HIV/AIDS: How Stigmatisation Can Worsen Patient’s Health

Nigeria is the most populous African nation and of all people living with HIV globally, 9% of them live in Nigeria.

The official HIV prevalence, according to UNAIDS in Nigeria is 3.2% of the adult population. Nigeria has an estimate of 3.4 million people living with HIV, second only after South Africa.

The diagnosis of people living with HIV and AIDS (PLWHA) can be improved with anti-retroviral treatment. Yet, they still have to face condemnation and isolation from colleagues, family and community.

HIV/AIDS-related societal stigmatization is a great injustice against the people living with HIV/AIDS.

Their basic life goals, aspirations, prospects are compromised by the stigmatization, which may either be; public stigma, self-stigma, and label avoidance, which further complicates the daily living of people living with HIV/AIDS.


  • Personal (self-stigma): This is a self-inflicted stigmatization or self-isolation
  • Community Stigma: This occurs at places of PLWHA are resident.
  • Institutional Stigma: This happens at workplaces.
  • AIDS stigma by association with someone who is HIV positive is classified as secondary stigma or “courtesy stigma”.


Some of the ways stigmatization affects HIV/AIDs prevalence rate include:

  • Stigma and discrimination may influence the health-seeking behaviours of people living with HIV/AIDS as regards drug availability, affordability and accessibility of treatments.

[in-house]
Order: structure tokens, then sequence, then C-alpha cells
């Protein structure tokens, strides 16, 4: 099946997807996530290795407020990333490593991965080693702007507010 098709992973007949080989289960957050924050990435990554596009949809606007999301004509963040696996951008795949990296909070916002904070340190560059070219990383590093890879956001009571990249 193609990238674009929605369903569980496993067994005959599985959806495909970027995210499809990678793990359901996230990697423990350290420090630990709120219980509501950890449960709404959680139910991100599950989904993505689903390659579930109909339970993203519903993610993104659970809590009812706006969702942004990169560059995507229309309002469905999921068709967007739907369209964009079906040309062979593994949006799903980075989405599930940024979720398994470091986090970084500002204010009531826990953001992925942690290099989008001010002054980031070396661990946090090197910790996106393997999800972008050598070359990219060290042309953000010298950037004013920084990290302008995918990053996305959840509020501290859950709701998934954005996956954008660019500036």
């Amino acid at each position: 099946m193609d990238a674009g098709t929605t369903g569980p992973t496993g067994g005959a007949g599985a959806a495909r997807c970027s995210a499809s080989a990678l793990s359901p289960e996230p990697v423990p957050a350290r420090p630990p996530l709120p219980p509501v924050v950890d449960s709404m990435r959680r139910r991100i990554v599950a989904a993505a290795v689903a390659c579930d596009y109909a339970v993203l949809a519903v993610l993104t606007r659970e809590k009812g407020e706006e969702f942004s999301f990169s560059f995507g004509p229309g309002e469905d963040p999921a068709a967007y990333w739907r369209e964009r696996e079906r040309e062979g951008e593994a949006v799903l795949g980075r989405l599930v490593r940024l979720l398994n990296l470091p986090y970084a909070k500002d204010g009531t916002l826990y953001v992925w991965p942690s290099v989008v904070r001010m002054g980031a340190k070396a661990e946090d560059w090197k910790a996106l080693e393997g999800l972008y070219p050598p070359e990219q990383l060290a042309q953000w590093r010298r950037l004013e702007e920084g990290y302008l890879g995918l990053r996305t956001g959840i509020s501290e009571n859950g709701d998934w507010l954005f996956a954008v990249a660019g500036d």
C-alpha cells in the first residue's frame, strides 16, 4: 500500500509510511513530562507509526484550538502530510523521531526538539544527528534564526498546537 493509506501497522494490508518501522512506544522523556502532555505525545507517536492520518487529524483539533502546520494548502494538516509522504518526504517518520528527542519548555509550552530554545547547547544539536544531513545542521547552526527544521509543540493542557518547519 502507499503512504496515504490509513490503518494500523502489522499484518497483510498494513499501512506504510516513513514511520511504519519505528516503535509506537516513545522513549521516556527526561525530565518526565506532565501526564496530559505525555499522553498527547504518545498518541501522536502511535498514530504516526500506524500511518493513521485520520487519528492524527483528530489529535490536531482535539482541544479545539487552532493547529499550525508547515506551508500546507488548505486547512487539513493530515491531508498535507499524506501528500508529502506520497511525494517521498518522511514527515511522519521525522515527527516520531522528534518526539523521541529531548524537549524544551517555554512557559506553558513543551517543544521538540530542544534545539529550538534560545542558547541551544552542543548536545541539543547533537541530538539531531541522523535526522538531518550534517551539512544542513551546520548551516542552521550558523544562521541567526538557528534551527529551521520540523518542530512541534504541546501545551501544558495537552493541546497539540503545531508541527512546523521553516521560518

• HIV/AID stigmatization creates a “hidden epidemic” of the disease based on socially-shared ignorance, fear, misinformation, and denial. This is compounded by the weak health systems and poor legal and ethical framework in the country. Hence the people living with HIV/AIDS become vulnerable to social injustice.

There is a need to translate anti-stigmatization policies to increase the knowledge and understanding of HIV risk factors and increase communities potential to strengthen HIV-AIDS intervention and prevention program in Nigeria.

There is a need for the friends, family members and community members to show support for People Living With HIV/AIDS (PLWHA) in order to reduce self-stigma, depression from isolation and contact avoidance and encourage them by showing them care, acceptance and encourage their commitment to antiretroviral therapy compliance.

This article was written by Edokita Health, an online health information and medical consultation platform. Visit for free medical consultation with Edokita health professionals on any health-related issues.


Written by PH

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